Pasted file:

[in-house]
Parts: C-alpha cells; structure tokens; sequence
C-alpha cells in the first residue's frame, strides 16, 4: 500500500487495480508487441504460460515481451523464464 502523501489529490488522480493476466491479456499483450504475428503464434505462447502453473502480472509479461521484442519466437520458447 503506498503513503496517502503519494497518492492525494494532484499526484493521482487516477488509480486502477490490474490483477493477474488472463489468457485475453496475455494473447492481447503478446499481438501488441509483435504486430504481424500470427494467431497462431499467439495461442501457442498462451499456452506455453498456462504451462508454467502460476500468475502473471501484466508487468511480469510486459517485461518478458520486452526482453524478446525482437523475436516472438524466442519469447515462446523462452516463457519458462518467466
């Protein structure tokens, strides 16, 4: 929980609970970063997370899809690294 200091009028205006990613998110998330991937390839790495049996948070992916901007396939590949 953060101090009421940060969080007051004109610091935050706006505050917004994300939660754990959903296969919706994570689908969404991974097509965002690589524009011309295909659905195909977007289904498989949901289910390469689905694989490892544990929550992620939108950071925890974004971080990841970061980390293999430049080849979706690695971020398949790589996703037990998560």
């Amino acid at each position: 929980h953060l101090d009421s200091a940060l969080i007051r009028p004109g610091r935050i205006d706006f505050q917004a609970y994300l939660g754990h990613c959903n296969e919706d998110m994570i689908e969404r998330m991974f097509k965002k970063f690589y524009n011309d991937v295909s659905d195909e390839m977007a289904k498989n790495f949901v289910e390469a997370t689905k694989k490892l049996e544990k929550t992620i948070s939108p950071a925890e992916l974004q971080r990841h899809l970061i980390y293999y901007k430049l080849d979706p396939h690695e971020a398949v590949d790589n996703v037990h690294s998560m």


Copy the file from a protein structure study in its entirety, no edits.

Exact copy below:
[in-house]
Parts: C-alpha cells; structure tokens; sequence
C-alpha cells in the first residue's frame, strides 16, 4: 500500500487495480508487441504460460515481451523464464 502523501489529490488522480493476466491479456499483450504475428503464434505462447502453473502480472509479461521484442519466437520458447 503506498503513503496517502503519494497518492492525494494532484499526484493521482487516477488509480486502477490490474490483477493477474488472463489468457485475453496475455494473447492481447503478446499481438501488441509483435504486430504481424500470427494467431497462431499467439495461442501457442498462451499456452506455453498456462504451462508454467502460476500468475502473471501484466508487468511480469510486459517485461518478458520486452526482453524478446525482437523475436516472438524466442519469447515462446523462452516463457519458462518467466
């Protein structure tokens, strides 16, 4: 929980609970970063997370899809690294 200091009028205006990613998110998330991937390839790495049996948070992916901007396939590949 953060101090009421940060969080007051004109610091935050706006505050917004994300939660754990959903296969919706994570689908969404991974097509965002690589524009011309295909659905195909977007289904498989949901289910390469689905694989490892544990929550992620939108950071925890974004971080990841970061980390293999430049080849979706690695971020398949790589996703037990998560």
């Amino acid at each position: 929980h953060l101090d009421s200091a940060l969080i007051r009028p004109g610091r935050i205006d706006f505050q917004a609970y994300l939660g754990h990613c959903n296969e919706d998110m994570i689908e969404r998330m991974f097509k965002k970063f690589y524009n011309d991937v295909s659905d195909e390839m977007a289904k498989n790495f949901v289910e390469a997370t689905k694989k490892l049996e544990k929550t992620i948070s939108p950071a925890e992916l974004q971080r990841h899809l970061i980390y293999y901007k430049l080849d979706p396939h690695e971020a398949v590949d790589n996703v037990h690294s998560m």